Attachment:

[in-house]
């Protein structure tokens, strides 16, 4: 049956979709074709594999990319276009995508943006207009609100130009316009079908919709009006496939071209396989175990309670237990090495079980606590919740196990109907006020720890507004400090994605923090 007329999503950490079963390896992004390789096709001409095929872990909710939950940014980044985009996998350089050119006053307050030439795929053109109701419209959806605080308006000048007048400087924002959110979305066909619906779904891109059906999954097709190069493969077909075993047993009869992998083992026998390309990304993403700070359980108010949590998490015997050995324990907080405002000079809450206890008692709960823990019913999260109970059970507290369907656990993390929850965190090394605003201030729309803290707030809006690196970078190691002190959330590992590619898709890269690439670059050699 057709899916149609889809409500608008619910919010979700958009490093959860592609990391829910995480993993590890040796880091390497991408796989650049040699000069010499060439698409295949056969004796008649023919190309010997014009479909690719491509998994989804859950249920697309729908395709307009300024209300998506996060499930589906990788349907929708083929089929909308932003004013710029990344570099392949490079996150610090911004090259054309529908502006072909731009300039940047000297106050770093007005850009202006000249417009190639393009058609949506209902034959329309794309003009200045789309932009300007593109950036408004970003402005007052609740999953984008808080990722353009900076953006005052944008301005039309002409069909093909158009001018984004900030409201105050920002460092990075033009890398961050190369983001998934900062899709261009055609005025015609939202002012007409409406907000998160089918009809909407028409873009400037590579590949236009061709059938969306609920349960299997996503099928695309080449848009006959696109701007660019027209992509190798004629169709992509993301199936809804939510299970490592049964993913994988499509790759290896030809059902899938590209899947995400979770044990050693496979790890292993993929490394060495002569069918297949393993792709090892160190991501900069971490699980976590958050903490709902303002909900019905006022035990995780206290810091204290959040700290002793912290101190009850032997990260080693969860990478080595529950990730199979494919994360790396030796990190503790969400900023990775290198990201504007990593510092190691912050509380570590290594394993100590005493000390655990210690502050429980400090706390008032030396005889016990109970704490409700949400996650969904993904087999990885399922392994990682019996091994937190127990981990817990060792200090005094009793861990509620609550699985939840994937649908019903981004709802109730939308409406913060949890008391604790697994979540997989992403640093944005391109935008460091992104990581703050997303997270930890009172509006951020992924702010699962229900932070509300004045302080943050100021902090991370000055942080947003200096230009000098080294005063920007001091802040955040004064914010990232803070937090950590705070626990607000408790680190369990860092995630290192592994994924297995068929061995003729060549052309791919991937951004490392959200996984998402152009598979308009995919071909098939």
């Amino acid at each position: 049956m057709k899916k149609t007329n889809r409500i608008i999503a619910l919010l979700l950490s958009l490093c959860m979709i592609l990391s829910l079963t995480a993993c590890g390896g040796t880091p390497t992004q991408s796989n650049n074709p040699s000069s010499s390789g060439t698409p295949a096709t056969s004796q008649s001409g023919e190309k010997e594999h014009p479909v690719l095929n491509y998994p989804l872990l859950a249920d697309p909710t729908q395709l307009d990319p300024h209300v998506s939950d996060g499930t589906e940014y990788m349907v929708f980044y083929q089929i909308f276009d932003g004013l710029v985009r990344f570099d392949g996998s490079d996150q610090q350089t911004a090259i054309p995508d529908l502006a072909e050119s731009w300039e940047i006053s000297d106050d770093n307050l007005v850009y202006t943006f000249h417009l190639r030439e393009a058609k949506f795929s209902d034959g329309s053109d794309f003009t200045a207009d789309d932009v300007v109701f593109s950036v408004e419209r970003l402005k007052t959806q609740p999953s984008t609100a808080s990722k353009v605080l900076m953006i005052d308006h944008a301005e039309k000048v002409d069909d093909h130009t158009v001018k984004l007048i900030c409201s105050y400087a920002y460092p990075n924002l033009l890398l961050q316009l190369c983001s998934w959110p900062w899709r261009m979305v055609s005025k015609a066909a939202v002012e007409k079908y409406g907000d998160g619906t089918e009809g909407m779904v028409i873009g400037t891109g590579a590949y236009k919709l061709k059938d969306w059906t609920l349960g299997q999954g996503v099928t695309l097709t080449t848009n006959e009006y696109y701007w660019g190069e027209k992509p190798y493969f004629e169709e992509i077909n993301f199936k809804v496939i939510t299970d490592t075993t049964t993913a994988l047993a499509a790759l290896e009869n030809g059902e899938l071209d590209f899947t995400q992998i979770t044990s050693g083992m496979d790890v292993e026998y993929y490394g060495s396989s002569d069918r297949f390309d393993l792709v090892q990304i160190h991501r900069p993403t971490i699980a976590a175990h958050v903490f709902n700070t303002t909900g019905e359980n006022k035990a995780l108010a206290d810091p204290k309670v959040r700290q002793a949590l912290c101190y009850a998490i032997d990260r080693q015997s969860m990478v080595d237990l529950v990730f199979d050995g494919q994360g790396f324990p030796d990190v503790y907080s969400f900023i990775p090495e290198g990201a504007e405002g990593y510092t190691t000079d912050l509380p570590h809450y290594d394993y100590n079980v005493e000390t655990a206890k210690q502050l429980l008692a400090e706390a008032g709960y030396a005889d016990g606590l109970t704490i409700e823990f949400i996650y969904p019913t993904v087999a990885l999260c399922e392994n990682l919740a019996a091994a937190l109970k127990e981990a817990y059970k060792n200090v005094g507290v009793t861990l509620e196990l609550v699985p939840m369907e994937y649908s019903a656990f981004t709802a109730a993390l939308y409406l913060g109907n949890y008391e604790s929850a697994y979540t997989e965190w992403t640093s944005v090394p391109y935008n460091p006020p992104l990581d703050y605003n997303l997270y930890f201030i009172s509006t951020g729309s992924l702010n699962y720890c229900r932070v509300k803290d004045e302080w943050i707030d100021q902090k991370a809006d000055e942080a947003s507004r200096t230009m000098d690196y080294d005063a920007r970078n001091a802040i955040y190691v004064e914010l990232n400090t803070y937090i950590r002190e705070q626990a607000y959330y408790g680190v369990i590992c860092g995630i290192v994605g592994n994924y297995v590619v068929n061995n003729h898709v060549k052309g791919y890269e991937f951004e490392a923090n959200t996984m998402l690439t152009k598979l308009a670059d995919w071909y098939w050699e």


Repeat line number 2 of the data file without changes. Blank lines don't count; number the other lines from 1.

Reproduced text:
């Protein structure tokens, strides 16, 4: 049956979709074709594999990319276009995508943006207009609100130009316009079908919709009006496939071209396989175990309670237990090495079980606590919740196990109907006020720890507004400090994605923090 007329999503950490079963390896992004390789096709001409095929872990909710939950940014980044985009996998350089050119006053307050030439795929053109109701419209959806605080308006000048007048400087924002959110979305066909619906779904891109059906999954097709190069493969077909075993047993009869992998083992026998390309990304993403700070359980108010949590998490015997050995324990907080405002000079809450206890008692709960823990019913999260109970059970507290369907656990993390929850965190090394605003201030729309803290707030809006690196970078190691002190959330590992590619898709890269690439670059050699 057709899916149609889809409500608008619910919010979700958009490093959860592609990391829910995480993993590890040796880091390497991408796989650049040699000069010499060439698409295949056969004796008649023919190309010997014009479909690719491509998994989804859950249920697309729908395709307009300024209300998506996060499930589906990788349907929708083929089929909308932003004013710029990344570099392949490079996150610090911004090259054309529908502006072909731009300039940047000297106050770093007005850009202006000249417009190639393009058609949506209902034959329309794309003009200045789309932009300007593109950036408004970003402005007052609740999953984008808080990722353009900076953006005052944008301005039309002409069909093909158009001018984004900030409201105050920002460092990075033009890398961050190369983001998934900062899709261009055609005025015609939202002012007409409406907000998160089918009809909407028409873009400037590579590949236009061709059938969306609920349960299997996503099928695309080449848009006959696109701007660019027209992509190798004629169709992509993301199936809804939510299970490592049964993913994988499509790759290896030809059902899938590209899947995400979770044990050693496979790890292993993929490394060495002569069918297949393993792709090892160190991501900069971490699980976590958050903490709902303002909900019905006022035990995780206290810091204290959040700290002793912290101190009850032997990260080693969860990478080595529950990730199979494919994360790396030796990190503790969400900023990775290198990201504007990593510092190691912050509380570590290594394993100590005493000390655990210690502050429980400090706390008032030396005889016990109970704490409700949400996650969904993904087999990885399922392994990682019996091994937190127990981990817990060792200090005094009793861990509620609550699985939840994937649908019903981004709802109730939308409406913060949890008391604790697994979540997989992403640093944005391109935008460091992104990581703050997303997270930890009172509006951020992924702010699962229900932070509300004045302080943050100021902090991370000055942080947003200096230009000098080294005063920007001091802040955040004064914010990232803070937090950590705070626990607000408790680190369990860092995630290192592994994924297995068929061995003729060549052309791919991937951004490392959200996984998402152009598979308009995919071909098939």